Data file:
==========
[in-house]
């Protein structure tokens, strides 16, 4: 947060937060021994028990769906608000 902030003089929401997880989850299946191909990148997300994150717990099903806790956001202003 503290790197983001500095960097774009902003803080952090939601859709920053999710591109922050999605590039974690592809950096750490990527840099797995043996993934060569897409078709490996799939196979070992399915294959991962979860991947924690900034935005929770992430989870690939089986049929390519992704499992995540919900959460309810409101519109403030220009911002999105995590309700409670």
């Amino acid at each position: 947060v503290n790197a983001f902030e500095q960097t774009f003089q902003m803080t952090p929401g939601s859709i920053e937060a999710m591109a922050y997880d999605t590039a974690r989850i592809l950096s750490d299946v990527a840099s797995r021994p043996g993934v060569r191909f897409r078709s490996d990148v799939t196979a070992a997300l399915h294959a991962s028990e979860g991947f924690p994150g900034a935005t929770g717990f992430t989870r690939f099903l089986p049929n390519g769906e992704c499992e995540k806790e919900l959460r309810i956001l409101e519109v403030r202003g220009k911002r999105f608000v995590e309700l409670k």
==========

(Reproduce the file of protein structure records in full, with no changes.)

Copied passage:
[in-house]
């Protein structure tokens, strides 16, 4: 947060937060021994028990769906608000 902030003089929401997880989850299946191909990148997300994150717990099903806790956001202003 503290790197983001500095960097774009902003803080952090939601859709920053999710591109922050999605590039974690592809950096750490990527840099797995043996993934060569897409078709490996799939196979070992399915294959991962979860991947924690900034935005929770992430989870690939089986049929390519992704499992995540919900959460309810409101519109403030220009911002999105995590309700409670």
């Amino acid at each position: 947060v503290n790197a983001f902030e500095q960097t774009f003089q902003m803080t952090p929401g939601s859709i920053e937060a999710m591109a922050y997880d999605t590039a974690r989850i592809l950096s750490d299946v990527a840099s797995r021994p043996g993934v060569r191909f897409r078709s490996d990148v799939t196979a070992a997300l399915h294959a991962s028990e979860g991947f924690p994150g900034a935005t929770g717990f992430t989870r690939f099903l089986p049929n390519g769906e992704c499992e995540k806790e919900l959460r309810i956001l409101e519109v403030r202003g220009k911002r999105f608000v995590e309700l409670k």